Recent murder of Niloy Chatterjee, and the accompanying outcry, has again lead to the thesis in the domestic and international media that religion, in this case Islam, is at the heart of all violence in Bangladesh. The article looks at depth into such reporting and seeks to answer the question: Is the current practice of Islam responsible for the recent upsurge in violence in Bangladesh?
The Killing Fields of Bangladesh
Picture of Baby shot in the womb of his mother in Magura, Bangladesh, by political cadres of the current ruling Awami League .
Bangladesh this summer again is revisited with the spectre of the another gruesome killing of an online activist, this time Niloy Chatterjee. The killing is not isolated but is part of an epidemic of disappearances, murder, torture and kidnappings which are occurring all over the country. Human Rights activist, at great risk, have tried to highlight this ‘dirty war’, pointing their collective fingers towards the current Awami League government and its security forces.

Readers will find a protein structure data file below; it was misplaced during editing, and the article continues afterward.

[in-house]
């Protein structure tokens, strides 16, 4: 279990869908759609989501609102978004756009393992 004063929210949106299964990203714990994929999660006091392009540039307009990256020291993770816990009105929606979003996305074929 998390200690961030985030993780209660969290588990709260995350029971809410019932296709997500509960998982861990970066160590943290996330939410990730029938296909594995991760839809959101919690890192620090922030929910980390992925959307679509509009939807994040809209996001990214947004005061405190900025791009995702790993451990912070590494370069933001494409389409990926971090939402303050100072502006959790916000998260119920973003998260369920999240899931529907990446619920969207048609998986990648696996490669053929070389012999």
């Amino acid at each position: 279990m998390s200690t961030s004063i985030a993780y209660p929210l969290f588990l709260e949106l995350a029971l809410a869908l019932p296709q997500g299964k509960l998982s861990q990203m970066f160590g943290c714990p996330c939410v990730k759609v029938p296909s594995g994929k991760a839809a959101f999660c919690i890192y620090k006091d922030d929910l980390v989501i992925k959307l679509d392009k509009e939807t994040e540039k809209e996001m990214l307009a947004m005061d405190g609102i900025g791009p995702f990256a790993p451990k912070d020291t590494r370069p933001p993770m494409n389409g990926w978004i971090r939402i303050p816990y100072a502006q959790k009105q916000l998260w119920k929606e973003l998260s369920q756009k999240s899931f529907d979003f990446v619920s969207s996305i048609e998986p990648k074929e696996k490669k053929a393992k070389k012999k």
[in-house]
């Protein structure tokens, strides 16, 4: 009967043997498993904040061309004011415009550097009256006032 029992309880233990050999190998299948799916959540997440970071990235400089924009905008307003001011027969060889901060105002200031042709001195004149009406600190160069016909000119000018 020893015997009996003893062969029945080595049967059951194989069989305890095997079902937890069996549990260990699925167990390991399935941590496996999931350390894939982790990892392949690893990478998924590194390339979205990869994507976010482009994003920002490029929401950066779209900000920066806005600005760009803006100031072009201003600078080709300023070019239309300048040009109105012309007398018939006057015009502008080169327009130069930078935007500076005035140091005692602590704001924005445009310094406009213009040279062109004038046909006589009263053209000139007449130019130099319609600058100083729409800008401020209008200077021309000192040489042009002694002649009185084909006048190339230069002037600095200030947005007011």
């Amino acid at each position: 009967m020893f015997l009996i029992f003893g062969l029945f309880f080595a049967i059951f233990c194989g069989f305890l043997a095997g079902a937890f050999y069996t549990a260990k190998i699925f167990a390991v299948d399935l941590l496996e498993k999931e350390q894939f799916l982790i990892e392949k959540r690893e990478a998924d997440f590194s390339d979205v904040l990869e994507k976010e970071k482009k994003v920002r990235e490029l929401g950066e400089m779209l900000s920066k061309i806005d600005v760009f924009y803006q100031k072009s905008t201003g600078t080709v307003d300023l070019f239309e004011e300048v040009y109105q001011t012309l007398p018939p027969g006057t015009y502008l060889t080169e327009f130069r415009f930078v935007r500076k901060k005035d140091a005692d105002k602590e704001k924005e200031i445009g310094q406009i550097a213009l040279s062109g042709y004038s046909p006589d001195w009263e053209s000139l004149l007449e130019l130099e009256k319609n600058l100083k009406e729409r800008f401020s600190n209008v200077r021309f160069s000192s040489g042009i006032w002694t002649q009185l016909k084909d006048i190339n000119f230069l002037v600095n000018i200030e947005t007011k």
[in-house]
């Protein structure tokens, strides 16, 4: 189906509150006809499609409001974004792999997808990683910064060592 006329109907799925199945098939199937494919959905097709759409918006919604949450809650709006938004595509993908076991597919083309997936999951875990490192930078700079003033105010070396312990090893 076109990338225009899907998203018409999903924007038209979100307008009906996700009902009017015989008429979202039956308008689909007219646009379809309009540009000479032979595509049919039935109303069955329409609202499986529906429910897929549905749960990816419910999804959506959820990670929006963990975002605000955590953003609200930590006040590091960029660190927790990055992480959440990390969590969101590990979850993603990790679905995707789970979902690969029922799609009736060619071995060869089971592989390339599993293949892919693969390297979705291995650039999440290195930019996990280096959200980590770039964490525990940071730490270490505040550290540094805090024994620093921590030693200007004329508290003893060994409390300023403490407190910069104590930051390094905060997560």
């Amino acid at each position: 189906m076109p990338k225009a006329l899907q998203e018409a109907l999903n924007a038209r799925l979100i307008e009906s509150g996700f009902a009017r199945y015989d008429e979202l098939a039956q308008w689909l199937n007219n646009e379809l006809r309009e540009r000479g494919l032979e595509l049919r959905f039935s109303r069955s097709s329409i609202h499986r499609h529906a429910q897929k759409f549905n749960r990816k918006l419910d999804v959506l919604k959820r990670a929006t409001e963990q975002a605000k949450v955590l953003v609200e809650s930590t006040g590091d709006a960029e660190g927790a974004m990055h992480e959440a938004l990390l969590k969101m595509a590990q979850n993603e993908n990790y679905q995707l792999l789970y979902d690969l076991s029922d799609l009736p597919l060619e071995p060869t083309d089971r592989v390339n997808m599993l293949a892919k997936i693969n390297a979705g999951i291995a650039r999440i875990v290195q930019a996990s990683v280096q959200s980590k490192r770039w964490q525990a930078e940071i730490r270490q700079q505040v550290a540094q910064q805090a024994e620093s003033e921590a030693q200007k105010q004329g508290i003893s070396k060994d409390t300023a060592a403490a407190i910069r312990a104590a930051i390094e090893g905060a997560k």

In Bangladesh, in this context of mainly state sponsored violence, there has been much discussion in social media, about the circumstances surrounding the Niloy Chatterjee’s death. Some commentators, came up with an interesting hypothesis, not attributing the gruesome killings to Ayman Zawahiri and Al Qaida, but that to other possible players. A good summary can be found in the writings of the social media activist Talukdar Shaheb.
It now appears, according to the domestic press in Bangladesh, that individuals connected to the ruling ‘secular’ Awami League government have been arrested, in particular a nephew of the Minister for Labour and Employment. In contrast to the vibrant discussion in Bangladesh surrounding Chatterjee’s death on social media, sadly many international journalists, it seems, are happy to ignore the present context and trot out the usual lazy stereotypes of starry eyed ‘Mad Mullahs’ running amok in Bangladesh.
A Bollywood Rerun of Burke’s Law